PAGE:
In the summer between sophomore and junior years of high school, I was in the midst of my training for French Nationals. I was peaking at almost 10 practices a week, with dryland exercises. My summer schedule revolved around swimming and preparing for nationals. About a month out, as we were heading into the last national qualifying meet of the season (a laid back meet for me, since I had already made all my qualifying times), in the middle of practice I felt a sharp, resonating pain in my left shoulder. It was nothing like I had ever felt before, throbbing and shooting down my arm. I kicked for the rest of practice, to rest.
I made it through Nationals, with a continuous throbbing in my shoulder. Nothing extremely painful, more annoying than anything. The physical therapist diagnosed it as mild bicep tendinitis, inflamed tendons in the joint keeping my shoulder together that turns thousands of times a day in practice. I kept up with massages and rehabilitation exercises at the pestering of my coach; he had to have me ready to compete come September as short-course nationals were in December. When we came back in September to get back to training, however, it quickly became apparent that making it through a 6,000-meter practice every day was going to be very tough.
Due to my injury (and other circumstances), I took my junior and senior year off from club swimming, and instead focused on my less-intensive Varsity team at school. I gave my mind and my body a break for the first time since I had started swimming competitively at the age of 6. Not swimming with a club team was partially why I didn't even bother to think about swimming on a varsity team in college; I thought I had burned out, I thought I was done.
But, I was encouraged to go through the recruiting process by my college counselor, and here I am, swimming with Emory University, where our women's varsity swim team just won their 7th straight National title. I approached training freshman year with all the gusto and excitement of a child, with open arms. I hadn't had pain in my shoulder for so long, I had pretty much forgotten that I ever had tendinitis.
But boy, I remembered around late October. It hit me like a freaking truck. I first thought I was just sore from getting back into shape and regular training, but those who have had joint injuries know - it's not the same pain at all. It's sharp, throbbing, shooting even, as if someone is puncturing your body at a particular spot. I had regular appointments with Emory's sports medicine department to combat this, to be able to handle the pain and keep training at the same time. I popped four Aleve a day (close to 1000 mg), like Tic Tacs. I spent more than a hour a day in the training room, between core exercises to balance out my strength and painful graston massages that left me bruised.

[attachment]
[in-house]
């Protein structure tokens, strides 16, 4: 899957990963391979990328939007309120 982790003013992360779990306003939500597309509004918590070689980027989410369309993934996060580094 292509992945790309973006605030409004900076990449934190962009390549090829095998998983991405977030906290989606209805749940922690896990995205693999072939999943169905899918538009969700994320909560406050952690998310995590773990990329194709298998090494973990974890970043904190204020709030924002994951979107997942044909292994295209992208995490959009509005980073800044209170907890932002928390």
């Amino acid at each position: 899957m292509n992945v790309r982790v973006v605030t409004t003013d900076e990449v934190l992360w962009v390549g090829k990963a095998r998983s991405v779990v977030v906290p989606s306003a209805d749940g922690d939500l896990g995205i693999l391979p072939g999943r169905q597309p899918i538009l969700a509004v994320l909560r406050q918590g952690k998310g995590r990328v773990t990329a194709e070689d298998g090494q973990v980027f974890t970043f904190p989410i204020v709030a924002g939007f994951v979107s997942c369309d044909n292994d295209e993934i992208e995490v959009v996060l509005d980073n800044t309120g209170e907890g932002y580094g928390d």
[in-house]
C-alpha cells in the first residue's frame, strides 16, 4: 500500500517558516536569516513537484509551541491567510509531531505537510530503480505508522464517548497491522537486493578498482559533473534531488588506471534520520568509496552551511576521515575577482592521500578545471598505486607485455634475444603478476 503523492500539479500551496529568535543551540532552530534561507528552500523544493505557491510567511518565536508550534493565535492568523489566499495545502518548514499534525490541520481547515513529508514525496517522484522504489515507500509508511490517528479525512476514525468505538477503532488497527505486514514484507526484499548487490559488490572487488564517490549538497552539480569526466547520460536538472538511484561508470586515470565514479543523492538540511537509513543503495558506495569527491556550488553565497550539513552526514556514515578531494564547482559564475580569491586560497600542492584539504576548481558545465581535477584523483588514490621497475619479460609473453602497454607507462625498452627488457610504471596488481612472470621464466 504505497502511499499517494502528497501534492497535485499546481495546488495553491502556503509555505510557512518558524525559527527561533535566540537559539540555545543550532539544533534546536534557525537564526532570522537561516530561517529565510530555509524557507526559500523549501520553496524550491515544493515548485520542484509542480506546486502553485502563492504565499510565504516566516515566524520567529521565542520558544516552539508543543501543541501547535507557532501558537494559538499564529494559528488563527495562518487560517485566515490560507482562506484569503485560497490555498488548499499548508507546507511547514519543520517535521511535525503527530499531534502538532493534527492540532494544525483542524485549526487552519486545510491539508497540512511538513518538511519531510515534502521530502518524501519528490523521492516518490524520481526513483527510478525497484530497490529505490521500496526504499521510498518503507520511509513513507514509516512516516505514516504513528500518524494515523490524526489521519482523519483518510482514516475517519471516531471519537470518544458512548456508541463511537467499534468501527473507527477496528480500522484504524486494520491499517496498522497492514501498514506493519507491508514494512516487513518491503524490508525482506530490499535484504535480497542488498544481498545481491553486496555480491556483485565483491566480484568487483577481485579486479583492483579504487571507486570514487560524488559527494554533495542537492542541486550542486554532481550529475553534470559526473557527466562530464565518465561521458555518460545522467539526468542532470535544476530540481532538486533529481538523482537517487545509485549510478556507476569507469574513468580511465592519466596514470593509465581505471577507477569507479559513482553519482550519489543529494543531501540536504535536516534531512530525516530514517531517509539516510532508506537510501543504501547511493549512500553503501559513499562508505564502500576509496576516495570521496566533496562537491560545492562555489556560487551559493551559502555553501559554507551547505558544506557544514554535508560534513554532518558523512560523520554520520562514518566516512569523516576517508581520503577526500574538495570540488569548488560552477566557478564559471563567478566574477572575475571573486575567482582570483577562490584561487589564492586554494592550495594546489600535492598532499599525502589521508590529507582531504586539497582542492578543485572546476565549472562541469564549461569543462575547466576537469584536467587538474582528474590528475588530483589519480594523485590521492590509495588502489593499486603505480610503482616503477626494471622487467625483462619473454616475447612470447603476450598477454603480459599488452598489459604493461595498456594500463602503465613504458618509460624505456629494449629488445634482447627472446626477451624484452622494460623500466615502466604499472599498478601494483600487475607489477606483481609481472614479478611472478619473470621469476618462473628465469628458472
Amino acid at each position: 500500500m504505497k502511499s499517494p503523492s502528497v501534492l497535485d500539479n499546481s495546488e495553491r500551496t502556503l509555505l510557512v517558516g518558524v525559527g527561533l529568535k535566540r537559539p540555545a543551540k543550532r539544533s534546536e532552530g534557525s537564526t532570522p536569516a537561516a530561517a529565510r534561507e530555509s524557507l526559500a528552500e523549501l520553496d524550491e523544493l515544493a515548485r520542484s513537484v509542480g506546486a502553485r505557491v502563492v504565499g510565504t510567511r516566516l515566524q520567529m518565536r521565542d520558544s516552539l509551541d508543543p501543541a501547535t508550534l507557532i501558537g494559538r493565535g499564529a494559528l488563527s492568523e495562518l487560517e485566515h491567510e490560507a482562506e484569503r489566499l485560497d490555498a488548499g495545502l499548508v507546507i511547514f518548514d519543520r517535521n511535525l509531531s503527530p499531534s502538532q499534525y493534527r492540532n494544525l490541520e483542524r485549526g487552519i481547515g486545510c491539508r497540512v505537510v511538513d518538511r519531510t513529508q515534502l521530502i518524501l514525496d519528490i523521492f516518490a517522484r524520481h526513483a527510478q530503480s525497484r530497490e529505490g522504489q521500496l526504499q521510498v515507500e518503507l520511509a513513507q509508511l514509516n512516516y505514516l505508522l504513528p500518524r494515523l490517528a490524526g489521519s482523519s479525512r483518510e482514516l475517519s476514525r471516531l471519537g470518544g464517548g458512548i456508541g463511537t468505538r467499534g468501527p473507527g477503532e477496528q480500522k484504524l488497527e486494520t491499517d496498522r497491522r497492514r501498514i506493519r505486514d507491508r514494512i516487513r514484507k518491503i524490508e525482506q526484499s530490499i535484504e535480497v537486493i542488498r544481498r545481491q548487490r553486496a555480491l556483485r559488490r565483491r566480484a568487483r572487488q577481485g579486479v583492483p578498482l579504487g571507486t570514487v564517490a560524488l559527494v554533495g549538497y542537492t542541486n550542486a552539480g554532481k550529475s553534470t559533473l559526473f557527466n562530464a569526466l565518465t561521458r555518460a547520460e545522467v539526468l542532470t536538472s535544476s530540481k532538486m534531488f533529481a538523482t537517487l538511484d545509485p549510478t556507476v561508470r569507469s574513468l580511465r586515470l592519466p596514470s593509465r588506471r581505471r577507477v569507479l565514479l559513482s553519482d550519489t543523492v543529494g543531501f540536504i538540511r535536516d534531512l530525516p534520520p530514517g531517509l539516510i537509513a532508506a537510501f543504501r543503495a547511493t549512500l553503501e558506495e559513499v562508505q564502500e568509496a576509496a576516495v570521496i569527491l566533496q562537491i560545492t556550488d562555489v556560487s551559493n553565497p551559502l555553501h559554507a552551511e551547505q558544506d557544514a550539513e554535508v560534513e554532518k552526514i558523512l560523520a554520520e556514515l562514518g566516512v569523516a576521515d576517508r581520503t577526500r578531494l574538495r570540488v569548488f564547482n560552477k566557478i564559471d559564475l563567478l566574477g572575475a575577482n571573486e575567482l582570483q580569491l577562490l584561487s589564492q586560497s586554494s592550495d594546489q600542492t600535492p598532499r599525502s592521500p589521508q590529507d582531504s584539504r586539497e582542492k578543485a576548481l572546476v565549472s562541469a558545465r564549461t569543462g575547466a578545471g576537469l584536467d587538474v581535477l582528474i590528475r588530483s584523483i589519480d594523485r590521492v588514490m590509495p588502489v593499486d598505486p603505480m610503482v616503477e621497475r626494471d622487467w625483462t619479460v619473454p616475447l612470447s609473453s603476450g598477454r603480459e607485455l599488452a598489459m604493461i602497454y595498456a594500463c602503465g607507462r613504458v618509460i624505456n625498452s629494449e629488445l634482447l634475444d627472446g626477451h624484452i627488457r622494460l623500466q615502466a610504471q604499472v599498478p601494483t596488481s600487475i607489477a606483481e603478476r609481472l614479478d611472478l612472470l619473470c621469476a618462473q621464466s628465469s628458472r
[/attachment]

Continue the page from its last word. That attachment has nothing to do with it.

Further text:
The road to recovery is not easy; I had good and bad days. Days where I could barely lift my arms above my head and days that I felt totally fine. Days I couldn't feel my pinky and ring finger of my left hand and days I could swim a double practice, no problem. The first day that the trainer told me that I could only kick, I was terrified of what my fellow teammates would think. Would they think I was a wimp? Not good enough for the team? I cowered away from them, ashamed of having to sit out of meets and to be kicking in their lanes while they (literally) swam circles around me.
But they were the opposite, in fact - they were incredibly supportive. They did not doubt for a second my abilities, and in turn, encouraged me to have faith in myself and to trust the trainers, trust my body, and trust my training. Christmas training was an obstacle they helped me hurdle, as the 22 days of training were our hardest out of the whole season, but lo and behold I made it through every practice without needing a day to kick, an incredible accomplishment for me since I had barely turned my arms in November. My warm fuzzies (notes we write to each other during Christmas training as a pick-me-up) all encouraged me, telling me how strong I was and the great progress I had made.
My injury held me back from competing in my first year, making me doubt myself and question if I really belonged here on this team. Overcoming it showed me that I'm much stronger than I think, that I am capable of doing great things, and that the support of my team, my family away from home, is priceless. I still have good and bad days, days where I have to rub my fingertips together to make sure I have sensation, and days where I'm right back to normal. But my injury taught me to slow down, to take care of my body, and proper recovery. Three years of rehab and a few thousand dollars of physical therapy bills later; I'm thankfully at an even better place as a swimmer, and as a person, than I was before.
Lead Image Credit: Alison Mai